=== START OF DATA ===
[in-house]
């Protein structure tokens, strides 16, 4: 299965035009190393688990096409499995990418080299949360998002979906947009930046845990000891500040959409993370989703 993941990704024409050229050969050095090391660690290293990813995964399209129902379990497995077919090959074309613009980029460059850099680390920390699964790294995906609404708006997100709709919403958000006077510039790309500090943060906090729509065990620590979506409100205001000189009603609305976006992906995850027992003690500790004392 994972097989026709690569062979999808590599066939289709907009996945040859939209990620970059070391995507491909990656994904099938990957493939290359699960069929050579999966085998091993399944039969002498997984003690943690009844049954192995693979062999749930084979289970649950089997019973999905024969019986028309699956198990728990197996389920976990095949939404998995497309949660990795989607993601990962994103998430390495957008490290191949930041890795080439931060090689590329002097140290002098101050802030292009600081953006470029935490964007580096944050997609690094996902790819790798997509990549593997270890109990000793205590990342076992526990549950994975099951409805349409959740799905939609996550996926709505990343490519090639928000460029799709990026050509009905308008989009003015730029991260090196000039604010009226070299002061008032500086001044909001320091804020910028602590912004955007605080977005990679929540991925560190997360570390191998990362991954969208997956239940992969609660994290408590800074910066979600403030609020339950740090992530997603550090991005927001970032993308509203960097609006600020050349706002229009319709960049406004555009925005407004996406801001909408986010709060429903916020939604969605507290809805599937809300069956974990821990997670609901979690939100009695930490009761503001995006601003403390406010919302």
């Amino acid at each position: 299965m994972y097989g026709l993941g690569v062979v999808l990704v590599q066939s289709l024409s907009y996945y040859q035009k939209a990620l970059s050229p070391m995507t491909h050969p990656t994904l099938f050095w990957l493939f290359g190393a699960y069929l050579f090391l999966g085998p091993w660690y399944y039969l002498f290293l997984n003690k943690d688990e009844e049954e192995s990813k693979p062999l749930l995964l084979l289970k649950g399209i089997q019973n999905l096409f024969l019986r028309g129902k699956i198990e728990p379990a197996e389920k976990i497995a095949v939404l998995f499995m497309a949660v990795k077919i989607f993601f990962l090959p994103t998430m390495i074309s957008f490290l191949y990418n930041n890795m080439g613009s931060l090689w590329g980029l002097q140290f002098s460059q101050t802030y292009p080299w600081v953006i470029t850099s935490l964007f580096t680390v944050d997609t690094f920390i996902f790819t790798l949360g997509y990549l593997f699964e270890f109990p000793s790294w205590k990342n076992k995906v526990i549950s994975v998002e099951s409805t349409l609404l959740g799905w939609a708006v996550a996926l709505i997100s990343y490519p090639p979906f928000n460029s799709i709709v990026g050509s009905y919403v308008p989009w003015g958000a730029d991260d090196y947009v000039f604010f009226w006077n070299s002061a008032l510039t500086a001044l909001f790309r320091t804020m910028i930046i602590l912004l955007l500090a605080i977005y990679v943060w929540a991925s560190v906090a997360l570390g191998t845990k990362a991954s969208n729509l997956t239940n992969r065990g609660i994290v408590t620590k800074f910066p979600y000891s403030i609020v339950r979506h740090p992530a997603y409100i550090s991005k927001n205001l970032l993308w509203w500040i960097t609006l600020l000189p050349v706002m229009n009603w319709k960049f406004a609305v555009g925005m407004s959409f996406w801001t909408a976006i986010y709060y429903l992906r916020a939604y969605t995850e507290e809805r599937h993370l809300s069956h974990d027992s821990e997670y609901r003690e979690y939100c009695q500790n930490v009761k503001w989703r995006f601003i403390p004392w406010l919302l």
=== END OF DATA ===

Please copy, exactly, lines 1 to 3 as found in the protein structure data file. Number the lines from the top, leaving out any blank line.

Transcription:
[in-house]
């Protein structure tokens, strides 16, 4: 299965035009190393688990096409499995990418080299949360998002979906947009930046845990000891500040959409993370989703 993941990704024409050229050969050095090391660690290293990813995964399209129902379990497995077919090959074309613009980029460059850099680390920390699964790294995906609404708006997100709709919403958000006077510039790309500090943060906090729509065990620590979506409100205001000189009603609305976006992906995850027992003690500790004392 994972097989026709690569062979999808590599066939289709907009996945040859939209990620970059070391995507491909990656994904099938990957493939290359699960069929050579999966085998091993399944039969002498997984003690943690009844049954192995693979062999749930084979289970649950089997019973999905024969019986028309699956198990728990197996389920976990095949939404998995497309949660990795989607993601990962994103998430390495957008490290191949930041890795080439931060090689590329002097140290002098101050802030292009600081953006470029935490964007580096944050997609690094996902790819790798997509990549593997270890109990000793205590990342076992526990549950994975099951409805349409959740799905939609996550996926709505990343490519090639928000460029799709990026050509009905308008989009003015730029991260090196000039604010009226070299002061008032500086001044909001320091804020910028602590912004955007605080977005990679929540991925560190997360570390191998990362991954969208997956239940992969609660994290408590800074910066979600403030609020339950740090992530997603550090991005927001970032993308509203960097609006600020050349706002229009319709960049406004555009925005407004996406801001909408986010709060429903916020939604969605507290809805599937809300069956974990821990997670609901979690939100009695930490009761503001995006601003403390406010919302």
């Amino acid at each position: 299965m994972y097989g026709l993941g690569v062979v999808l990704v590599q066939s289709l024409s907009y996945y040859q035009k939209a990620l970059s050229p070391m995507t491909h050969p990656t994904l099938f050095w990957l493939f290359g190393a699960y069929l050579f090391l999966g085998p091993w660690y399944y039969l002498f290293l997984n003690k943690d688990e009844e049954e192995s990813k693979p062999l749930l995964l084979l289970k649950g399209i089997q019973n999905l096409f024969l019986r028309g129902k699956i198990e728990p379990a197996e389920k976990i497995a095949v939404l998995f499995m497309a949660v990795k077919i989607f993601f990962l090959p994103t998430m390495i074309s957008f490290l191949y990418n930041n890795m080439g613009s931060l090689w590329g980029l002097q140290f002098s460059q101050t802030y292009p080299w600081v953006i470029t850099s935490l964007f580096t680390v944050d997609t690094f920390i996902f790819t790798l949360g997509y990549l593997f699964e270890f109990p000793s790294w205590k990342n076992k995906v526990i549950s994975v998002e099951s409805t349409l609404l959740g799905w939609a708006v996550a996926l709505i997100s990343y490519p090639p979906f928000n460029s799709i709709v990026g050509s009905y919403v308008p989009w003015g958000a730029d991260d090196y947009v000039f604010f009226w006077n070299s002061a008032l510039t500086a001044l909001f790309r320091t804020m910028i930046i602590l912004l955007l500090a605080i977005y990679v943060w929540a991925s560190v906090a997360l570390g191998t845990k990362a991954s969208n729509l997956t239940n992969r065990g609660i994290v408590t620590k800074f910066p979600y000891s403030i609020v339950r979506h740090p992530a997603y409100i550090s991005k927001n205001l970032l993308w509203w500040i960097t609006l600020l000189p050349v706002m229009n009603w319709k960049f406004a609305v555009g925005m407004s959409f996406w801001t909408a976006i986010y709060y429903l992906r916020a939604y969605t995850e507290e809805r599937h993370l809300s069956h974990d027992s821990e997670y609901r003690e979690y939100c009695q500790n930490v009761k503001w989703r995006f601003i403390p004392w406010l919302l």